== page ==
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Points of Discussion over the Planned Consumption Tax Increase: Tax hike would not necessarily lead to slower economic growth
OGURO KazumasaConsulting Fellow, RIETI
Prime Minister Shinzo Abe is expected to decide by early October 2013 on whether or not to go ahead with the planned consumption tax rate hike from the current 5% to 8% in April 2014, by evaluating the country's economic outlook. The government has begun studying possible effects on the Japanese economy of the planned tax hike as well as of some other possible options such as reducing the margin of the April hike from the planned three percentage points and postponing the tax increase. The move is believed to come in response to concern that the planned tax increase will negatively affect the domestic economy. In fact, the consumption tax hike from 3% to 5% in 1997, which translates into an increase of five trillion yen in financial burden on consumers, was blamed for further aggravating the already slumping Japanese economy.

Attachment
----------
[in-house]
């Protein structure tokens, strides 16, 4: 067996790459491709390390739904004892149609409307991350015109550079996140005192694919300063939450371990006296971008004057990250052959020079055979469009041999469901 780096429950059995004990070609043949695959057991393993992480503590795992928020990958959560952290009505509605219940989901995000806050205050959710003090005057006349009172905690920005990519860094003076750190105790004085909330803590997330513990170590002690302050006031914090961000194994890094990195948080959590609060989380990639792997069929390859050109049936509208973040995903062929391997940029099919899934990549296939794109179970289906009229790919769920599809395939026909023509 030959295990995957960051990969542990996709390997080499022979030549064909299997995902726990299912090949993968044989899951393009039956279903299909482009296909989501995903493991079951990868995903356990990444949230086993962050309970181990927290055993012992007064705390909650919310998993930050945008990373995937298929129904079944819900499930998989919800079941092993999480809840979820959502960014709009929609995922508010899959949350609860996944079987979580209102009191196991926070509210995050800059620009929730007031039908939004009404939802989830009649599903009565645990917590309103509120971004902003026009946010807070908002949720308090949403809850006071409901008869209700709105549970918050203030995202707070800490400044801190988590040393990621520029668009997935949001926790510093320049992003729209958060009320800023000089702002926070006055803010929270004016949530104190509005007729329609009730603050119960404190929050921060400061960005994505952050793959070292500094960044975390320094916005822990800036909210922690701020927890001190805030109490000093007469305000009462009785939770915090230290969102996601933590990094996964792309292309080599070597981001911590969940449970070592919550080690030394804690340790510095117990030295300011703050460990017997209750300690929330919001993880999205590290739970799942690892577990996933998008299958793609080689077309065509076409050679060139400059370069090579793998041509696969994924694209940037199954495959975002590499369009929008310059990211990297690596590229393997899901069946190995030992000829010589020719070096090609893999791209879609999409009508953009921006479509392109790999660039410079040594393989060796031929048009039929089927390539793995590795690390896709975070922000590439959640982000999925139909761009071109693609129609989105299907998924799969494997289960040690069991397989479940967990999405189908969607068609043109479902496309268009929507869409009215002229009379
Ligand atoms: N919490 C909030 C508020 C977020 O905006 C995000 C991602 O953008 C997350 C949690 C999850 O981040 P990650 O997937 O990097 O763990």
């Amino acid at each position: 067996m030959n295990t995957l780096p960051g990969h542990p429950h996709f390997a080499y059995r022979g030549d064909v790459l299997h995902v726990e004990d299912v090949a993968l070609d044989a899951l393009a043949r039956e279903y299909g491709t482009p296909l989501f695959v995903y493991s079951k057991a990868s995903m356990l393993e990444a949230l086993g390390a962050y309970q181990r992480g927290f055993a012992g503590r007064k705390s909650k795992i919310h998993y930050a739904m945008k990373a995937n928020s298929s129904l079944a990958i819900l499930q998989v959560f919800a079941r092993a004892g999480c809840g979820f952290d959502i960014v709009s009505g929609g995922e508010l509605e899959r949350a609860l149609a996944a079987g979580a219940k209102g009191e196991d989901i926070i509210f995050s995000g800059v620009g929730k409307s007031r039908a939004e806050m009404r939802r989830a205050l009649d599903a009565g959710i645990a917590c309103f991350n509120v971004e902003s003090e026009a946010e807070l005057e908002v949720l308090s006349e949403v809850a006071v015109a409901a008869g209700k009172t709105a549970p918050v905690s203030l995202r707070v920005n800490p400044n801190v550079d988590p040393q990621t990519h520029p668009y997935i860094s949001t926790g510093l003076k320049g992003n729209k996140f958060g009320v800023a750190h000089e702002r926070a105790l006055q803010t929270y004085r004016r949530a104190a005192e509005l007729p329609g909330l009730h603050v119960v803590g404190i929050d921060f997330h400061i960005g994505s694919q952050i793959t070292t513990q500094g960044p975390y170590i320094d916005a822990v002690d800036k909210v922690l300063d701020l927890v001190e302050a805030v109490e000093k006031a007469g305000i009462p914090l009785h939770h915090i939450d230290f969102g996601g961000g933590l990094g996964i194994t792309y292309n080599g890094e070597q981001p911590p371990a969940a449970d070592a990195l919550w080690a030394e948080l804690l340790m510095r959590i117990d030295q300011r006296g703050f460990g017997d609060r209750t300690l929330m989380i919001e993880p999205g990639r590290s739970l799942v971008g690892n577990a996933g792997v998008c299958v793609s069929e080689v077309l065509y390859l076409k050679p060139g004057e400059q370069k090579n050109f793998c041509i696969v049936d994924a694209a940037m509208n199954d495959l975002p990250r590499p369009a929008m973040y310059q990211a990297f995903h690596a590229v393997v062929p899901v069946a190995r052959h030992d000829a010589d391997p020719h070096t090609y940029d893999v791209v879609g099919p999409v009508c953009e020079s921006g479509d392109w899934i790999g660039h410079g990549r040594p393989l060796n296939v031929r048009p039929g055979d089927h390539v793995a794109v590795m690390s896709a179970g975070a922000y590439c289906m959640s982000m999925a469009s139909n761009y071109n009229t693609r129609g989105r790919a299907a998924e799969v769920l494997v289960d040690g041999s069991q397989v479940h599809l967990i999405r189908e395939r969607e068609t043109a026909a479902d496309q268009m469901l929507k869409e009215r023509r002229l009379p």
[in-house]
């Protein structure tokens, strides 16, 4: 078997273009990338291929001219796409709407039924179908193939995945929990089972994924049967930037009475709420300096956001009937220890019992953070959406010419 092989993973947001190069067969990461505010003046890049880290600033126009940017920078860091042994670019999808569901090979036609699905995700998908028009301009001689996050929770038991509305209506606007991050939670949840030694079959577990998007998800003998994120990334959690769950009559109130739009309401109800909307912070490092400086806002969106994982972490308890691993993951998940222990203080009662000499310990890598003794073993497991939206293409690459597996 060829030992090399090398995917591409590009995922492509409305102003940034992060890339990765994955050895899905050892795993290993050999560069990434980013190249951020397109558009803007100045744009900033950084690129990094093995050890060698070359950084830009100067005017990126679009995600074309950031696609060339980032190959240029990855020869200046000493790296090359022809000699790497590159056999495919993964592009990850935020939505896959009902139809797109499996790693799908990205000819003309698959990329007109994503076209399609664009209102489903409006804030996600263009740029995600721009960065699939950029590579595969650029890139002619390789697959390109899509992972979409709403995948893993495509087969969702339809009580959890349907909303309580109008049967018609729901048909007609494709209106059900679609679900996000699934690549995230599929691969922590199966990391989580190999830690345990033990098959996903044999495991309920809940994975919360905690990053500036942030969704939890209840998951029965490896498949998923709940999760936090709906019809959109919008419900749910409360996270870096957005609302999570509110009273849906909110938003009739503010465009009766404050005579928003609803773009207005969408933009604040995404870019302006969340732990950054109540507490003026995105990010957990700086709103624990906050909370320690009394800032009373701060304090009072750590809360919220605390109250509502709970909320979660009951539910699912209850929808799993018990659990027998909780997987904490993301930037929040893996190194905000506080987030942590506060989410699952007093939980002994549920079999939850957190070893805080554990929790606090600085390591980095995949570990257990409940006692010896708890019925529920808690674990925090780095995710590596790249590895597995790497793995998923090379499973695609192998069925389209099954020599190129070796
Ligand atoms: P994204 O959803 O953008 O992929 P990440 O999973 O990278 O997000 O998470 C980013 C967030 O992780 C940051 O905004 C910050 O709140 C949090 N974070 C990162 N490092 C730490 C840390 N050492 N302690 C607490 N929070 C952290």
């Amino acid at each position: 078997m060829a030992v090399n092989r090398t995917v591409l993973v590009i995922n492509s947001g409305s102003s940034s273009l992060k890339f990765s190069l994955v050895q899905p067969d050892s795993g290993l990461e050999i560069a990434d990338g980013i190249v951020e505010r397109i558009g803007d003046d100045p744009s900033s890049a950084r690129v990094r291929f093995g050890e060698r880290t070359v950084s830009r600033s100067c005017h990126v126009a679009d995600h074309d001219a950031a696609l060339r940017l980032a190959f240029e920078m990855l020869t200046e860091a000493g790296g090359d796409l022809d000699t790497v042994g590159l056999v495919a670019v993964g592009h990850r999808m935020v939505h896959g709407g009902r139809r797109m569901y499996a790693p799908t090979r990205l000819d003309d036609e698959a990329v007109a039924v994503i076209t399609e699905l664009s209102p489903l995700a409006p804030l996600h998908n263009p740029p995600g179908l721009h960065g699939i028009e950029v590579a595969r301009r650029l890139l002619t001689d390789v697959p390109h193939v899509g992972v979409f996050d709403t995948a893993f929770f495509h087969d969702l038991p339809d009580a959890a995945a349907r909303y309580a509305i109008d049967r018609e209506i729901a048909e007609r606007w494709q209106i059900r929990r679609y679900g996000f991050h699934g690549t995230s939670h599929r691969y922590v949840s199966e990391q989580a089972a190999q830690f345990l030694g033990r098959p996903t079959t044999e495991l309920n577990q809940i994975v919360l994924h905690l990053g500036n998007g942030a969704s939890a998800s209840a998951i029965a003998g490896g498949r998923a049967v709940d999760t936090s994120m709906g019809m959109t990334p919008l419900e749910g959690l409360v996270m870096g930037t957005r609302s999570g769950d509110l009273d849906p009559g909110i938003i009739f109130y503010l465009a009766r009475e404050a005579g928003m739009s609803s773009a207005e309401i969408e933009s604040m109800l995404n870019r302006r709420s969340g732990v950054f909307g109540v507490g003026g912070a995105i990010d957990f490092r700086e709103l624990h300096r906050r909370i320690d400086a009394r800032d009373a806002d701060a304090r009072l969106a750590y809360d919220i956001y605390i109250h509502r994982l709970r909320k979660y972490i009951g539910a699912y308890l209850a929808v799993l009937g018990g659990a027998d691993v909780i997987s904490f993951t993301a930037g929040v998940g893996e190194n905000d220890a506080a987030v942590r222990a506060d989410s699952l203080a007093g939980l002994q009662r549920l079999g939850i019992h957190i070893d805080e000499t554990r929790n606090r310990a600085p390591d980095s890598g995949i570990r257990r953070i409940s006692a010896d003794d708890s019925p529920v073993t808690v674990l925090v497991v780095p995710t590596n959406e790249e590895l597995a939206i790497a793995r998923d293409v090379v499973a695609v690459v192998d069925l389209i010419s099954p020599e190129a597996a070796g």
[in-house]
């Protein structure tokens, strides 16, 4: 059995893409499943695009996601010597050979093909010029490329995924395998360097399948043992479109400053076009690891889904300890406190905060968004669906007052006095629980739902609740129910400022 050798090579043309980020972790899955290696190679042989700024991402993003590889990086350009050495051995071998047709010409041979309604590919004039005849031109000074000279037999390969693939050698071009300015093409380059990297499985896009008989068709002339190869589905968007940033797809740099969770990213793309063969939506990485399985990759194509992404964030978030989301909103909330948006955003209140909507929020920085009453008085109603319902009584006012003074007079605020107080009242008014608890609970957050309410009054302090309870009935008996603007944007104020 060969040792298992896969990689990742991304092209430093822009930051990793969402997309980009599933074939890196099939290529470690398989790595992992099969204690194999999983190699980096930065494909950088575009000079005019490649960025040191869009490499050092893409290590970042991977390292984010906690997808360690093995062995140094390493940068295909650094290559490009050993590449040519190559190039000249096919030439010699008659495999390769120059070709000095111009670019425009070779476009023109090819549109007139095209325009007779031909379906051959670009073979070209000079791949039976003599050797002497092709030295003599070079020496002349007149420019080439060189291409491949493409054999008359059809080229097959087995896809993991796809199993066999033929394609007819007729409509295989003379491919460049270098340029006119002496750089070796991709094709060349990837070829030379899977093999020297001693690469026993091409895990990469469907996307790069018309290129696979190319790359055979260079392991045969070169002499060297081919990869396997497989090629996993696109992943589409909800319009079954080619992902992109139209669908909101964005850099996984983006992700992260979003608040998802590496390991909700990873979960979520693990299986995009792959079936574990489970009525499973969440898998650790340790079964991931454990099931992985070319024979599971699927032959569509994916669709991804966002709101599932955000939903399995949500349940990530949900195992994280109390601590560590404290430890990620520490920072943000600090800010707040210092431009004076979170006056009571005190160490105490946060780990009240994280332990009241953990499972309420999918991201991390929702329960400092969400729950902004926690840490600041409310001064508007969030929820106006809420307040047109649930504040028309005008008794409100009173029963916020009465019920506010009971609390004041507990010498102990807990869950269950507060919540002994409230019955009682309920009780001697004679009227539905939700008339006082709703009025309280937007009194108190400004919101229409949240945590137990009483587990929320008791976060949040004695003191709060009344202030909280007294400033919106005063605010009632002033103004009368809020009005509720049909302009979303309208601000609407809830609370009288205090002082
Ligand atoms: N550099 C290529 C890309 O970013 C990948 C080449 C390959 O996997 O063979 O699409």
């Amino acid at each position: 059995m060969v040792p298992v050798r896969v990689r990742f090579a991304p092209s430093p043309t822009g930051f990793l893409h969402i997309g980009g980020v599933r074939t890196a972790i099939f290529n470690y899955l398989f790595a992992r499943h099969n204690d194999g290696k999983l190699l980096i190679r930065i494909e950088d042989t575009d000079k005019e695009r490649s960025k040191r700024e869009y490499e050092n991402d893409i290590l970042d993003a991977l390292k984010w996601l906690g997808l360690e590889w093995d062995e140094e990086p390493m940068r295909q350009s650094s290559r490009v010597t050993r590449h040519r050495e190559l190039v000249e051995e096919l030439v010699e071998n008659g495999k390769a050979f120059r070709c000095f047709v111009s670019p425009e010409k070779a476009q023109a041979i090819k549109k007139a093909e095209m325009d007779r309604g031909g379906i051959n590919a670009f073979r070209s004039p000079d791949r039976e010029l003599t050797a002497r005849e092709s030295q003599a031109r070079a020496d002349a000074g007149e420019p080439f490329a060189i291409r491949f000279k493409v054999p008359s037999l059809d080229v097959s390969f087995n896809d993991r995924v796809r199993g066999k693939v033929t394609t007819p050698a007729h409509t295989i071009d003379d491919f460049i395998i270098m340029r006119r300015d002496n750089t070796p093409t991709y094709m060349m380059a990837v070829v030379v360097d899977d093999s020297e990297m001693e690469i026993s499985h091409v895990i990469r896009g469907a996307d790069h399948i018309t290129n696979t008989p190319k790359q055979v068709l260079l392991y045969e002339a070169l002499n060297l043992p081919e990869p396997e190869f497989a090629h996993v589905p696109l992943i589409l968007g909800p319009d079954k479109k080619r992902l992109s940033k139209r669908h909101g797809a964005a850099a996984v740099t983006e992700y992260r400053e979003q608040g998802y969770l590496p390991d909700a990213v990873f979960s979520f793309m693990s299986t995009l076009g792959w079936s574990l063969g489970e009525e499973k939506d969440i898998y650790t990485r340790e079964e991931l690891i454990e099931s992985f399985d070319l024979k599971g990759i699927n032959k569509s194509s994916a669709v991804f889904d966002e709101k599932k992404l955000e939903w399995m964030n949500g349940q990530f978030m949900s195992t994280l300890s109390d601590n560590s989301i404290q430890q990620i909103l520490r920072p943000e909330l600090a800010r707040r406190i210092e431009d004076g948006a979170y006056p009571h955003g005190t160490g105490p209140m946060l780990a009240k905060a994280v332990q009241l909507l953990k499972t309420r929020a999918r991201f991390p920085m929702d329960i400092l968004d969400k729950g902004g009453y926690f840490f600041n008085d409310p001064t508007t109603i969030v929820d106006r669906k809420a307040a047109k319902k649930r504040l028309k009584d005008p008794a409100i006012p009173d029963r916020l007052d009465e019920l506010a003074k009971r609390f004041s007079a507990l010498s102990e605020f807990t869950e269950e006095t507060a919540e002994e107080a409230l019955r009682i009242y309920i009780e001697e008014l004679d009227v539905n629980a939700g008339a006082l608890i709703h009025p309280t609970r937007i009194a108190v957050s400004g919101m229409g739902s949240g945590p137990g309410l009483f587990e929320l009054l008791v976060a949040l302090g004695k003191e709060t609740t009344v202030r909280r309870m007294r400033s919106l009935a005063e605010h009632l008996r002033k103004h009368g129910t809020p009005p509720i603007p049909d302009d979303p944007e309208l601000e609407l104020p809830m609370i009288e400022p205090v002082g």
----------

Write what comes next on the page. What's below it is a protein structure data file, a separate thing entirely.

Typically, the economic impact of a tax increase can be evaluated in two dimensions, namely, in terms of its effects on a country's economic growth and tax revenue. Higher taxes will lower household disposable income, which in turn will dampen consumption thereby resulting in slower economic growth. This mechanism for tax changes to affect economic growth is called the "income effect."
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